Many of you may not realise that, not only am I an engineer, but I actually have a doctorate. Electron microscopy was a huge part of my thesis, and for one of the university open days we prepared handouts to explain what electron microscopy is. I used some of my electron micrographs (er, photos) on it. Here’s what a FLY looks like in the scanning electron microscope!

Images of a fly under the Scanning Electron Microscope (taken 20 years ago!)

Images of a fly under the Scanning Electron Microscope (taken 20 years ago!)

 

4. Correspondence with ‘famous authors’ – gasp!

Back when I was a mere 20-year old, I wrote (by hand — this was just before email came in) to a couple of my favourite authors, and was very excited to receive responses. Perhaps the most entertaining was my correspondence with Stephen Donaldson: first I wrote to him asking if he could send me a map for his fantasy works, Mordant’s Need; then, upon being told there wasn’t one, I created my own and sent it back to him requesting his feedback. He responded with a very nice letter saying I’d done a pretty good job, and hand-marked some minor changes. Gee, I was so excited! (To be honest, it still gives me a little thrill.)

5. A sketchbook in which my 11-year old self sketched pictures of a mythical school called ‘Kalmora’

I spent hours on this project. It was a girls’ school, and I worked out who was related (sisters had similar colouring), who was friends with who, and when my black texta ran out, all the black-haired girls left the school to be replaced with an influx of brunettes (heh). I drew them in class, on the netball court, in the schoolyard having lunch. Honestly, it’s hysterical. Here’s an example of my DREADFUL drawing skills! Note the emphasis is not on art, but on logic. Every element has to be present and make sense.

Drawing not my thing - will stick to writing!

Drawing not my thing – will stick to writing!

 

6. Every iteration (including hand markups) of every (unpublished) short story I ever wrote

These number only four, and I only ever attempted to get two of them published. The first is a disaster (the first page bored even me upon re-reading this afternoon), but the second is a piece of writing I’m really proud of. It isn’t a standard story structurally, which is its problem, and one day I may revise it or extend it or turn it into a novel. The thing is I love this piece of writing as-is and I still can’t bear to change it, after nearly 10 years and a few minor revisions. It crossed my mind this afternoon that I could share it on this blog, because it’s only about 2000 words, but I’ll have to think about that a bit further.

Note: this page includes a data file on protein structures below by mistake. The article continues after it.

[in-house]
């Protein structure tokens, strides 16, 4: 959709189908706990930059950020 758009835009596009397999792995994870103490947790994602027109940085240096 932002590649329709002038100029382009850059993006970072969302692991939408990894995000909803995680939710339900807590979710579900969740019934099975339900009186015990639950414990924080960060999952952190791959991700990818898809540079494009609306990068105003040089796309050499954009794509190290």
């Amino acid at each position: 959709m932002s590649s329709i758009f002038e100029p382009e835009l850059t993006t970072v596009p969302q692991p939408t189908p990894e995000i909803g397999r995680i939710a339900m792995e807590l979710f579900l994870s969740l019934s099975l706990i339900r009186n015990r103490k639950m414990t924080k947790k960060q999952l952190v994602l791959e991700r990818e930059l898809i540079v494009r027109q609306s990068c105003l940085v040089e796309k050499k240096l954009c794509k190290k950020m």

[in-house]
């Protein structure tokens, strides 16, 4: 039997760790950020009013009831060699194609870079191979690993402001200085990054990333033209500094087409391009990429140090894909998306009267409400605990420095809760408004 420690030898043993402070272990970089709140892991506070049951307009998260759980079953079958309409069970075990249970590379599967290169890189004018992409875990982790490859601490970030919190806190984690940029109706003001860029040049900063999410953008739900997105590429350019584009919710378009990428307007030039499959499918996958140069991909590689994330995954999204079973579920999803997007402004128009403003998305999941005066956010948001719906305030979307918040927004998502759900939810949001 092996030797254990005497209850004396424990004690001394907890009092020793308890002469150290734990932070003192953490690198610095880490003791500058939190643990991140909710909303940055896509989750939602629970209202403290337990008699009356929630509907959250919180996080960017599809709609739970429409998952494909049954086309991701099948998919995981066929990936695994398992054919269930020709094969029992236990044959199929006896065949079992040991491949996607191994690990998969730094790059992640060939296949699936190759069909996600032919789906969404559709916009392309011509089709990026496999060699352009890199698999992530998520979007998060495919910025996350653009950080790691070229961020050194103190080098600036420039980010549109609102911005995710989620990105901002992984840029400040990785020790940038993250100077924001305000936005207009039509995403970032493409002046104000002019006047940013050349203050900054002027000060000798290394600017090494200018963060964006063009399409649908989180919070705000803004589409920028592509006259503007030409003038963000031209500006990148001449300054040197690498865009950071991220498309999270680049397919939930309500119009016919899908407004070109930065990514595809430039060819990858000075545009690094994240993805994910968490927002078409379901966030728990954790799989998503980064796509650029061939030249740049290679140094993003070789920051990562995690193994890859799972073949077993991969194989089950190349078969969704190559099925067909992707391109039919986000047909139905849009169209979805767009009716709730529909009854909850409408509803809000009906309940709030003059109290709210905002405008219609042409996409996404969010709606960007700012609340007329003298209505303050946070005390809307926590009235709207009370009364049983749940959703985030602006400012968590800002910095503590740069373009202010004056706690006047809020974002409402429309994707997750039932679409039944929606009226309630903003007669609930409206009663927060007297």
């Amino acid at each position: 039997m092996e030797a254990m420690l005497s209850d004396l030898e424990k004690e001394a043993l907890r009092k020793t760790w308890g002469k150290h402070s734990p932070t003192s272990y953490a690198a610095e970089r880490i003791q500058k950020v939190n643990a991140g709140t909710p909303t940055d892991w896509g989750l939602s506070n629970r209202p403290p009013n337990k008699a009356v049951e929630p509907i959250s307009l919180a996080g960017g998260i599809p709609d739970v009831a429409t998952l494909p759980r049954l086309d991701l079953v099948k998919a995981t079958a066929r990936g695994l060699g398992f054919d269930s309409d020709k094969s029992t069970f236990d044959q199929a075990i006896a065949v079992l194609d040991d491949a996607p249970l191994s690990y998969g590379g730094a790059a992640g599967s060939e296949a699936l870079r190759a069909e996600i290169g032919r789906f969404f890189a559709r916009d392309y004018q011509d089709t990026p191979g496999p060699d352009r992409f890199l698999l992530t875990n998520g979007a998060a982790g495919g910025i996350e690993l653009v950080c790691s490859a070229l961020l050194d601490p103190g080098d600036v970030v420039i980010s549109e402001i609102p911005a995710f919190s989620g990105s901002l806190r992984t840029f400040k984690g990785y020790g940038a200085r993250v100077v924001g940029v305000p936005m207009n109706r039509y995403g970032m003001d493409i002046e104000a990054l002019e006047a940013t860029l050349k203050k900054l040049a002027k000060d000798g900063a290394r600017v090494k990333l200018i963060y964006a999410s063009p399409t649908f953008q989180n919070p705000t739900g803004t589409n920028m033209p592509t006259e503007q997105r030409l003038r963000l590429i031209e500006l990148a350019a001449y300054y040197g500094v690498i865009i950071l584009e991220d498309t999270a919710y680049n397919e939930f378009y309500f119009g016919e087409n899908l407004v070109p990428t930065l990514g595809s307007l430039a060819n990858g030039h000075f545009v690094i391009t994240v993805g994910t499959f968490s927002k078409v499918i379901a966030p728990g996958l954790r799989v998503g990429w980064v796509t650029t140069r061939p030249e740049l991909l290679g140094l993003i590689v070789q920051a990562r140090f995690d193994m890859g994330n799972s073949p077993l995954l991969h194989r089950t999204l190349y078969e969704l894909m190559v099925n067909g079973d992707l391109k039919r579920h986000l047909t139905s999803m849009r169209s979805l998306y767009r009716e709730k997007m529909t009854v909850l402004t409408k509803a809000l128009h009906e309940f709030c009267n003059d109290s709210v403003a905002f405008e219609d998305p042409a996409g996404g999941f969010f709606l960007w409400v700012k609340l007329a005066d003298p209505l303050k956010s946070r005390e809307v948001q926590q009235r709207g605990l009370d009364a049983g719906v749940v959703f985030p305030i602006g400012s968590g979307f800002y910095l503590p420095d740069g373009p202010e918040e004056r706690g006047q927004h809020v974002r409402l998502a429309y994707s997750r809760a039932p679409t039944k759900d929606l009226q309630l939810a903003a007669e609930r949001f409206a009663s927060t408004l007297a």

7. A folder labelled ‘research’

This turns out to contain a bunch of pamphlets, flyers and clippings about miscellaneous topics — from crystal healing to winemaking to decomposing bodies — that might come in useful when writing fantasy. (I have written a scene with a decomposing body, actually.) Nevermind that all this information is doubtless available from a Google search… Nevermind that I can’t actually remember what’s inside the folder anyway!

***

So there you have it. Some insight into the brain of a hoarder. But I confess it’s been quite fun to go through all this stuff — and that’s why I’ve kept it, after all. Not sure I need to keep every revision of every story, though…

The rules of this game say I need to nominate three others to play, so I’m tagging

The Rules

Display the award logo on your blog.
Link back to the person who nominated you.
State 7 things about yourself.
Nominate three other bloggers and link back to them.

Now tell me what’s the weirdest thing you’ve ever stashed away for a rainy day? When you came across it again, did you keep it?